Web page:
Daniel K. Inouye Solar Telescope (DKIST)

The world’s newest and largest solar telescope – the 4-metre-wide Daniel K. Inouye Solar Telescope (DKIST), run by the National Science Foundation of the US, on the summit of Haleakala on the Hawaiian island of Maui – has produced the most detailed image of the Sun till date. The new images reveal small magnetic structures in incredible detail. The images, released on 29 January 2020, reveal features on the Sun’s surface just 30 kilometres across, or about three times as small as anything yet seen. The images show a pattern of turbulent, “boiling” gas that covers the Best-ever images of solar surface herald new era entire Sun.

The DKIST is designed to study magnetic structures that may lead to new insights into why the corona, the Sun’s outer atmosphere, is millions of degrees hotter than the surface, and what drives space weather that occasionally interferes with technology on Earth. In combination with NASA’s Parker Solar Probe and European Space Agency’s Solar Orbiter, data and images from the DKIST are expected to throw new light on how the Sun works and tell us how the space weather it creates affects Earth.

Scientists have been trying to understand the solar wind and the blazing heat of the corona for long. They both play a role in space weather and solar storms and according to them understanding the solar wind could enable better prediction of space weather. Solar wind and the corona’s temperature also impact ejections of mass from the corona, which can impact the global power grid and telecommunications on Earth, as well as astronauts on the International Space Station. The energised and accelerated particles streaming away from the Sun in the solar wind are also responsible for the northern and southern lights (auroras) we see on Earth. The Parker Solar Probe, by repeatedly flying close to the Sun over the next five years at record-setting speeds of nearly 700,000 kilometres per hour, will be able to measure pristine material ejected from our star and it is already providing invaluable data from its early passes. But space weather is hard to predict, something scientists are hoping to change with the trio of Sun-focussed missions, including the DKIST.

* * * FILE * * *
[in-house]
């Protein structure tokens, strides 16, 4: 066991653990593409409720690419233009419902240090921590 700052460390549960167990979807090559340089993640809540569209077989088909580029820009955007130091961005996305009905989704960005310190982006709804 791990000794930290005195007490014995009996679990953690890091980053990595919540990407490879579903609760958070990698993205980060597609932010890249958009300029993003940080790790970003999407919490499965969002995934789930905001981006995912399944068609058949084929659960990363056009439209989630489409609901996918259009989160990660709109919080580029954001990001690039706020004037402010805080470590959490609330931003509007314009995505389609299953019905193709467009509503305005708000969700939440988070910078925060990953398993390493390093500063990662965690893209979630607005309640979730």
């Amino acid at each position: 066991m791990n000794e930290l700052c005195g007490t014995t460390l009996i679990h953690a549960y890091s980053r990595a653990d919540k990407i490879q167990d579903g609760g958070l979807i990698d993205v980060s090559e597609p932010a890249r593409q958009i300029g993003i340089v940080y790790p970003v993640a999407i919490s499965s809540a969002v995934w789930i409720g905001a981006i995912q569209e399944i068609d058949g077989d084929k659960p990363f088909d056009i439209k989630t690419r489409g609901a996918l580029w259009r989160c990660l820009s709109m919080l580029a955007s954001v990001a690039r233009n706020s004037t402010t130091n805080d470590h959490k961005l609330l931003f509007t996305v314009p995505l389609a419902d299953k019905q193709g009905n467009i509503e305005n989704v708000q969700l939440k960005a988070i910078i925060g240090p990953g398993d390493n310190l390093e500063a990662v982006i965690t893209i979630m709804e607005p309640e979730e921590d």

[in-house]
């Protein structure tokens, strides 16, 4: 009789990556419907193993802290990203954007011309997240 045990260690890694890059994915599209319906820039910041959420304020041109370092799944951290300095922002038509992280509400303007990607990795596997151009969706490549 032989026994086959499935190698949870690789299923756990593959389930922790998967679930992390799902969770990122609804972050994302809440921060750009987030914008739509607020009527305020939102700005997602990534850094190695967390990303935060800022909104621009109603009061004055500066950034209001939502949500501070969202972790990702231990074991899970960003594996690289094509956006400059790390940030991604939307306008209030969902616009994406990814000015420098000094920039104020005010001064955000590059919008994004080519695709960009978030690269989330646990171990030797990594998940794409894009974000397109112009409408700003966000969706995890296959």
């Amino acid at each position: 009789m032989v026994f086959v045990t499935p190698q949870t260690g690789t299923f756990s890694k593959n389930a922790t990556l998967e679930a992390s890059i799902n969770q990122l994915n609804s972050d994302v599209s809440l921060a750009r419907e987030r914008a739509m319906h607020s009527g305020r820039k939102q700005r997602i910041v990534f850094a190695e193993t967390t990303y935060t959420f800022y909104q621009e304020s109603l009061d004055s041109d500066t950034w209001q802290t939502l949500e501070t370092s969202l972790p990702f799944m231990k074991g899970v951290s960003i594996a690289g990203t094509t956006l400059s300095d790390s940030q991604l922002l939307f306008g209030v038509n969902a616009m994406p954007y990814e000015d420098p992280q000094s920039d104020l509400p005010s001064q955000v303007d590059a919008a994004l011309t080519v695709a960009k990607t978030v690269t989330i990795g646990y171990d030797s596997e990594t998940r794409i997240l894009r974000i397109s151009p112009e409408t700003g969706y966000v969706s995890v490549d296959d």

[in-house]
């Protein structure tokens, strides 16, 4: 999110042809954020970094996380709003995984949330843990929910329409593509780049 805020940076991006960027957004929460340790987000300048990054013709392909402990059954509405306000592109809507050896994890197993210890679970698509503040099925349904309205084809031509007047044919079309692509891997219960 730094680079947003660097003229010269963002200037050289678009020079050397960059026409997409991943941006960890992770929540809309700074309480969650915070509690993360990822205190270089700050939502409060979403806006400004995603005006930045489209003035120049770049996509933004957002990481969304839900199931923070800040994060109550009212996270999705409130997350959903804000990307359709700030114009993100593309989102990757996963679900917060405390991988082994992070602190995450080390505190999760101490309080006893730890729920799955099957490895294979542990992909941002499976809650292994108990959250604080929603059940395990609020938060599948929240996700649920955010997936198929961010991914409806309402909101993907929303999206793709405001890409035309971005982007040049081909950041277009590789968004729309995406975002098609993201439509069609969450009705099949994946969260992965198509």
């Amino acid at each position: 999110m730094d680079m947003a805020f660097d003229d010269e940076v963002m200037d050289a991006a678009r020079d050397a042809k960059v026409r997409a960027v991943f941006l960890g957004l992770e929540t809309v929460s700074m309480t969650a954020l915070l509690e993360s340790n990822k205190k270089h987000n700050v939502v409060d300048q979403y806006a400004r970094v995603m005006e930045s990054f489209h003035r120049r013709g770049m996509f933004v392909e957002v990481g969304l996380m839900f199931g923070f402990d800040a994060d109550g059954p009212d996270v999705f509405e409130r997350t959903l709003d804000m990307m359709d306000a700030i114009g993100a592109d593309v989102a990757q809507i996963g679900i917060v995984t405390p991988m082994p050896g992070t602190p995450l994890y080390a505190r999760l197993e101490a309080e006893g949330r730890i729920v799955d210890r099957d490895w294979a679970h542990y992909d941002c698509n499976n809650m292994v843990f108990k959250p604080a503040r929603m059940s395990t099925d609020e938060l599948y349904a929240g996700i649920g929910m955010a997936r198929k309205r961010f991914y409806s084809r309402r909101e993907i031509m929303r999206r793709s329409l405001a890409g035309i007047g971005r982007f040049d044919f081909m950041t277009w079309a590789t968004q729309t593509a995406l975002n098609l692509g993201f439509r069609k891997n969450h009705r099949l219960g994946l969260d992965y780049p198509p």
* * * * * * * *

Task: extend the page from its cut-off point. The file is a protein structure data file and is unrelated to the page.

DKIST’s five instruments are designed to both image the Sun and probe its magnetic field, allowing scientists to discern the field’s strength and orientation. Scientists hope to use these data to help resolve the longstanding mystery of why the Sun’s corona – its halo-like outer atmosphere – is up to millions of degrees hotter than its surface. Data from DKIST will also allow researchers to probe the magnetic fields of the vast structures that arc and loop between these two regions.

The Sun’s magnetic field and plasma also experience entanglement, which can release solar storms that temporarily impact our power grids. The DKIST has the capability to measure the magnetic field with more detail, leading to a greater understanding of solar activity. The construction of the Inouye Solar Telescope started in 2012 and is still continuing. Although still incomplete, the telescope captured the newly released image on 10 December 2019. Only a single instrument, the Visible Broadband Imager (VBI), was operational at that time. The VBI takes extremely high-resolution images of the solar surface and lower atmosphere.

The observatory’s second instrument, the Visible Spectro-polarimeter (VISP), began operation on 23 January 2020. Like a prism, the VISP splits light into its component colours to provide precise measurements of its characteristics along multiple wavelengths. The remaining instruments will be turned on as construction continues on the 13-story building, with full operations planned to begin in July 2020.

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